Tokens and Flow Items can be very difficult to add to a chart. This is true because they don't exist on Reset, making them difficult to select. This article shows how you can use a Process Flow to allow a Statistics Collector to record a token's changing label value, and also to chart that value over time:
The model for this example is attached (graphlabeldata.fsm). It is a very simple model:
The Scheduled Source creates three tokens, each of which create a label called data. This label is created by choosing "Add Tracked Variable" for the value, which opens this dialog box:
The reason we want the label to be a Tracked Variable is that Tracked Variables emit an OnChange event. We want to listen to that event. If you use the time interval collection method, discussed later in this article, you don't need to make the label a Tracked Variable.
Each token then goes through a loop, where it waits, and then updates the value. This is meant to represent a much more complicated model, where the token travels through many activities, any of which could change its label value. For this example, the model randomly changes the value on the label.
Now that we have a token and a label whose value is changing as the model runs, we can work on making a chart. We want to eventually make a Statistics Collector, but Statistics Collectors can only listen to events of objects that exist after the model has been reset. Tokens and FlowItems (along with their labels) are destroyed on reset, and so we can't listen directly to them. However, some Process Flow activities can listen to events on tokens and flowitems, and the Statistics Collector can listen to those events. For that reason, we make a second Process Flow:
This flow has an Event-Triggered Source, which listens for tokens to leave the "Init Tracked Variable" activity in the first flow. When that happens, the source creates a token, and that token immediately gets a reference to the label node (note that this is different than the value of the label node).
Next, the new token goes to a Start activity. The Start activity called "Log Change." This activity is just a placeholder. While you could technically live without this activity, it makes things a little clearer, as we will discuss later. Other than providing OnEntry and OnExit events, the Start activity has no internal logic whatsoever.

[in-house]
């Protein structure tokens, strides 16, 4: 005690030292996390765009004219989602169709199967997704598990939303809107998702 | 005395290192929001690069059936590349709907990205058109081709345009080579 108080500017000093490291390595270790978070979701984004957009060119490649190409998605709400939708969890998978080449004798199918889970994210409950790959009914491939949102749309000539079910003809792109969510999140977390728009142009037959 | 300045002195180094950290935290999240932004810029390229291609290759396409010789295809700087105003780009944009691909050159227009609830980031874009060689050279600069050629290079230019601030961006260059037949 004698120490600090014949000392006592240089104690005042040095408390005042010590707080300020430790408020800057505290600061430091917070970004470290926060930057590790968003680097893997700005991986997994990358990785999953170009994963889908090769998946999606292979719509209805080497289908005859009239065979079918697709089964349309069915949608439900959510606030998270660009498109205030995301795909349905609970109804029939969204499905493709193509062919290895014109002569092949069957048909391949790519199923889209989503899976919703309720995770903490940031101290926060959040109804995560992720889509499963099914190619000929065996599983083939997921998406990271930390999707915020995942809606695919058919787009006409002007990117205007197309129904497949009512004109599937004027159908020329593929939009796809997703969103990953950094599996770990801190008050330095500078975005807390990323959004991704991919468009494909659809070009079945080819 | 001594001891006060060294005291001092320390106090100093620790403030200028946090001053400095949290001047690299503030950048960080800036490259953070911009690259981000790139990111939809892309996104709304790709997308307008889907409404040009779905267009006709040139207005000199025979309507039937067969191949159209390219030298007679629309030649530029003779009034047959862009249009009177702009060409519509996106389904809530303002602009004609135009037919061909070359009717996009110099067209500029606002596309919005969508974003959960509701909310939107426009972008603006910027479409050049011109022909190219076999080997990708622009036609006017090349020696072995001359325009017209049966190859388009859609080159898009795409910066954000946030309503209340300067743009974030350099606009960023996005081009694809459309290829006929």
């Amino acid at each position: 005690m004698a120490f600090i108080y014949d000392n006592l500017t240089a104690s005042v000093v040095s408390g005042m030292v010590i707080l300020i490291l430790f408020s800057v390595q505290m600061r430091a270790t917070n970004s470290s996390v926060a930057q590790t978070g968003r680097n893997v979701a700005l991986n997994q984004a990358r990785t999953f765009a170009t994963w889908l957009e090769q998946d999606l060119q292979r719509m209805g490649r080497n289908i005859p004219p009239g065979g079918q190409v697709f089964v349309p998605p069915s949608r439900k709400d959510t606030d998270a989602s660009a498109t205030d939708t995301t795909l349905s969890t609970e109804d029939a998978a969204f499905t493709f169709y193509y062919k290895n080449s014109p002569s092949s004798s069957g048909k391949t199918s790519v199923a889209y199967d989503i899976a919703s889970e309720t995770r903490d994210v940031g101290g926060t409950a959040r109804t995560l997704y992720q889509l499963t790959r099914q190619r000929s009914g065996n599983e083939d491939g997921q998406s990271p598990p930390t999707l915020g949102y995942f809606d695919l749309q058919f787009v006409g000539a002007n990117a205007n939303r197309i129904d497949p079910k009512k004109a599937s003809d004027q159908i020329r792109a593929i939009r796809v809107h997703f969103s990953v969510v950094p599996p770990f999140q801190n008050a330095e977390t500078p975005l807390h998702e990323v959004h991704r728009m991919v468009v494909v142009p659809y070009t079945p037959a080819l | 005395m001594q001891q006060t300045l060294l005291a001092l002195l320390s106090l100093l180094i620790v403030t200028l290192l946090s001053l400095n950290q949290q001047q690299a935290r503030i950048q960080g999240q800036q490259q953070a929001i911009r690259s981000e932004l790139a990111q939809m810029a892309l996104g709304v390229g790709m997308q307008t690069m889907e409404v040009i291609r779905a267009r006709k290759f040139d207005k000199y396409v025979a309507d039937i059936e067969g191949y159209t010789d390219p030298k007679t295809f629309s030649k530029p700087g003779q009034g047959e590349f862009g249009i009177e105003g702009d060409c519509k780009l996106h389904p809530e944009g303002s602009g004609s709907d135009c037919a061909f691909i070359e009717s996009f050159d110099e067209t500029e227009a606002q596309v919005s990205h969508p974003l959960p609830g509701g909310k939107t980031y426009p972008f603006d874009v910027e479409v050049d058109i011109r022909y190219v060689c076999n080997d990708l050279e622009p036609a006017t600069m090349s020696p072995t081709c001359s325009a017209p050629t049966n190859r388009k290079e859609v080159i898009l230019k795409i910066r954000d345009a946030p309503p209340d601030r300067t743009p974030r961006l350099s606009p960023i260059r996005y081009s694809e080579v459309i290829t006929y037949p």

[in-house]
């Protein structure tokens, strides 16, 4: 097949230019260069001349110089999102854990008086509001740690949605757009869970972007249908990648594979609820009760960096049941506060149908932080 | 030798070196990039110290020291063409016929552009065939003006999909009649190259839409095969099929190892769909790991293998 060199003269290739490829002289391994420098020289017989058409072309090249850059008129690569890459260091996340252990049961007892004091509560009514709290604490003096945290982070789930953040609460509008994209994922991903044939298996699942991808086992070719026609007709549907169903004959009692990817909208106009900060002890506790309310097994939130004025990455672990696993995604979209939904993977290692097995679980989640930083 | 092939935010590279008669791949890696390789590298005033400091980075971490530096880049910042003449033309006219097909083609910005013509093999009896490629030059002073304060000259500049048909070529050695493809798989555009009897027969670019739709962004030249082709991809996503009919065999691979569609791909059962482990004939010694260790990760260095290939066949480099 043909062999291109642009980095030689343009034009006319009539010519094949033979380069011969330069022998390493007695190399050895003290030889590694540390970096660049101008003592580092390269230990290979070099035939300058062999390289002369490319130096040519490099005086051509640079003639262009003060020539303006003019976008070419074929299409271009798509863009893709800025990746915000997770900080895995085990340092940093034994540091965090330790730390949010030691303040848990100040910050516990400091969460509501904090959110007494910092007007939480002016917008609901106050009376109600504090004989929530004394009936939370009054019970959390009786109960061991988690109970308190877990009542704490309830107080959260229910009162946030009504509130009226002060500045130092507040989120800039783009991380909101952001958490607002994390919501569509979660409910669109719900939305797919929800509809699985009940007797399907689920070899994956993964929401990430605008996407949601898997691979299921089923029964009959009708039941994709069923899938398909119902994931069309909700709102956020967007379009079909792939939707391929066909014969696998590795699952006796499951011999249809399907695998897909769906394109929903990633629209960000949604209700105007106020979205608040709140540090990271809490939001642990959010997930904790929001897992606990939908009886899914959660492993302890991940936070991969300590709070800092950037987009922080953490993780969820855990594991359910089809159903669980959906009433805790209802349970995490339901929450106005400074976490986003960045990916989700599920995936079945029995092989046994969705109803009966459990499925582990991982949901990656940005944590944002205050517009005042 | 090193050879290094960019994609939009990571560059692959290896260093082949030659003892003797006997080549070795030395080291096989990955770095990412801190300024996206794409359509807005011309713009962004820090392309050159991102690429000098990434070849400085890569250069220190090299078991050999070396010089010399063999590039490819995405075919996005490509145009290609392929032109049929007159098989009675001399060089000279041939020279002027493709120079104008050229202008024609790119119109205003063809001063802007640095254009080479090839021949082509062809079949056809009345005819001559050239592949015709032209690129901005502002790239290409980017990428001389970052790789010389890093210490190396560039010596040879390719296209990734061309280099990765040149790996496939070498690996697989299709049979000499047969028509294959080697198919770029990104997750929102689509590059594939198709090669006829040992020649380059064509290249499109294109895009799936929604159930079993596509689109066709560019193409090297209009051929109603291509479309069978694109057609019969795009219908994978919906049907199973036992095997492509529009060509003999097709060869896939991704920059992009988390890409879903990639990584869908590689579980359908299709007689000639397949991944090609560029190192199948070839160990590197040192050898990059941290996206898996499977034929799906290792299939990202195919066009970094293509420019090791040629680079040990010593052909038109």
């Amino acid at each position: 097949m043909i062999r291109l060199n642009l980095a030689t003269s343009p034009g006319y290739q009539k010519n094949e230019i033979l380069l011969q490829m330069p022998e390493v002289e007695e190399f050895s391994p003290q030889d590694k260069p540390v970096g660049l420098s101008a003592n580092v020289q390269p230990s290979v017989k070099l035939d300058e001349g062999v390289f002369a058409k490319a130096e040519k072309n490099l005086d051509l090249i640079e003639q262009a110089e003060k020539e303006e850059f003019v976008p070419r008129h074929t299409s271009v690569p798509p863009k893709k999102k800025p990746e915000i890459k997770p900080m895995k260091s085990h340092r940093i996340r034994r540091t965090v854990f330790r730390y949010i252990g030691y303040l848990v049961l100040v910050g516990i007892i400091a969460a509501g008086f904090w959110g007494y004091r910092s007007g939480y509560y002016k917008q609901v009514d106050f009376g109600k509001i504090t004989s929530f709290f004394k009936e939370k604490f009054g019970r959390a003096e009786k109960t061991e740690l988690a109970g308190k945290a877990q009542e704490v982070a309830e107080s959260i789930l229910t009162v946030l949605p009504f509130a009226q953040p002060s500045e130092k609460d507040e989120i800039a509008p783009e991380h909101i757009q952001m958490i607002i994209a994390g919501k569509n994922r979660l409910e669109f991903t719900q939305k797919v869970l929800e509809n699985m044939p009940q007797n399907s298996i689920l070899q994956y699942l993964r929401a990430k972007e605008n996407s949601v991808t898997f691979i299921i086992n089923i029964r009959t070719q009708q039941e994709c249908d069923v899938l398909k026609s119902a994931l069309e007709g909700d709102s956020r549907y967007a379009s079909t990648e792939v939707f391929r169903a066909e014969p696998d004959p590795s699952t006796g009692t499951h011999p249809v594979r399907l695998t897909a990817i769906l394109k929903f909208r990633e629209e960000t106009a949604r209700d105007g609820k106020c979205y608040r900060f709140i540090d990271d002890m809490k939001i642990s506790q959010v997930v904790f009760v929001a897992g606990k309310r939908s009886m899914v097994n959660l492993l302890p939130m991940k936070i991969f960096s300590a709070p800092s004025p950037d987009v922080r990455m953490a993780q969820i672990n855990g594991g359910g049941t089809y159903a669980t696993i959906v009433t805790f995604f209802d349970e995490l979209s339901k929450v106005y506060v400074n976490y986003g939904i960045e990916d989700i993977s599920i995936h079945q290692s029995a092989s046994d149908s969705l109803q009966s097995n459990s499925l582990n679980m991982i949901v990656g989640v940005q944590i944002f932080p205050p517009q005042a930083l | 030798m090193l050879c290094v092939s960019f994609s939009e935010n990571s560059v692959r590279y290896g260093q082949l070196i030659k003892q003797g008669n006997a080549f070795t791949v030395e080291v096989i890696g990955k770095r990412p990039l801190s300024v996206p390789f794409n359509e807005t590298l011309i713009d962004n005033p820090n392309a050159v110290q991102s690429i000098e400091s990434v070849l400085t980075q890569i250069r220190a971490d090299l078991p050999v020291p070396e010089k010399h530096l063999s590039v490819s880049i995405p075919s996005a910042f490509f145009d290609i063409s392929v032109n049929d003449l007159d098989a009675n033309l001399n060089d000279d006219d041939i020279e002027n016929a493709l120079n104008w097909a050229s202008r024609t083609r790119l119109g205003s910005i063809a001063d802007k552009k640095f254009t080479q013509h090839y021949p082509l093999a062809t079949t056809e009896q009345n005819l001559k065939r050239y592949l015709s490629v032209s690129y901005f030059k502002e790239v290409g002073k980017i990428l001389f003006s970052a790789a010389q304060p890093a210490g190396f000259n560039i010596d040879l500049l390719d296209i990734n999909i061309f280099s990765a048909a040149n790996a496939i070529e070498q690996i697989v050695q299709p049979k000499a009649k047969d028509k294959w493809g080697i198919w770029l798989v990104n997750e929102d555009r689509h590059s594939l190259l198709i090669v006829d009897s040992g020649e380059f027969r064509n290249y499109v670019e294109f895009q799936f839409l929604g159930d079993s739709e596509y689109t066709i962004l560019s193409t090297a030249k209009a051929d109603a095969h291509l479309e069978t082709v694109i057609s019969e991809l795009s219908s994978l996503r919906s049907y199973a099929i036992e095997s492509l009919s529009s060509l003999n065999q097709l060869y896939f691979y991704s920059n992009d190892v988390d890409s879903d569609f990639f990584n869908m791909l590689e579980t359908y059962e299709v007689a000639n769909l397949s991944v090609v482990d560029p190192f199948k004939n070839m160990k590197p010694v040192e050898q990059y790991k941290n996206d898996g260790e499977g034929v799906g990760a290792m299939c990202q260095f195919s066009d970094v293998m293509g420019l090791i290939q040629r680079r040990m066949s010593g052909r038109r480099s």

After passing through the Log Change activity, the new token waits for the label value to change:
In order to listen to this event, you can first sample a Tracked Variable in the Toolbox. This provides the OnChange event. Then you can update the Object field to the code shown above.
Notice that every time this event happens, the token simply passes through the Log Change activity, and then resumes listening. When the original label value changes, it emits an OnChange event. When that event fires, the token listening to that even travels through the Log Change activity, which emits OnEntry and OnExit events. We can use these events in the Statistics Collector.
The key to this technique is that we used Process Flow, which is good at listening to token and flowitem events, to generate Activity events, which can be used in the Statistics Collector.
In the attached model, the first Statistics Collector is configured like this:
It simply listens to the On Entry of the Log Change activity. The columns are defined as follows:
The first two columns are simpler; the Time column uses the Model Date/Time option:
The second column gets the ID of the token as an integer:
The third column gets the current value of the Data label:
Now that the Statistics Collector is set up, we can configure the chart to use this collector, and split by the Token ID.
The process to record the label value every interval (rather than on every change) is very similar. The downside is that the data is less granular, but the upside is that a label doesn't have to be a Tracked Variable to be charted. The example model simply uses a Split activity to copy the data from the Event Triggered Source, and sends it to a similar listening loop:
Instead of waiting for the value to change, the second token waits for a fixed time interval. A similar Statistics Collector will allow you to create the following chart:
This approach works for every token created by the scheduled source. No matter how many tokens you create, each will show up on the chart: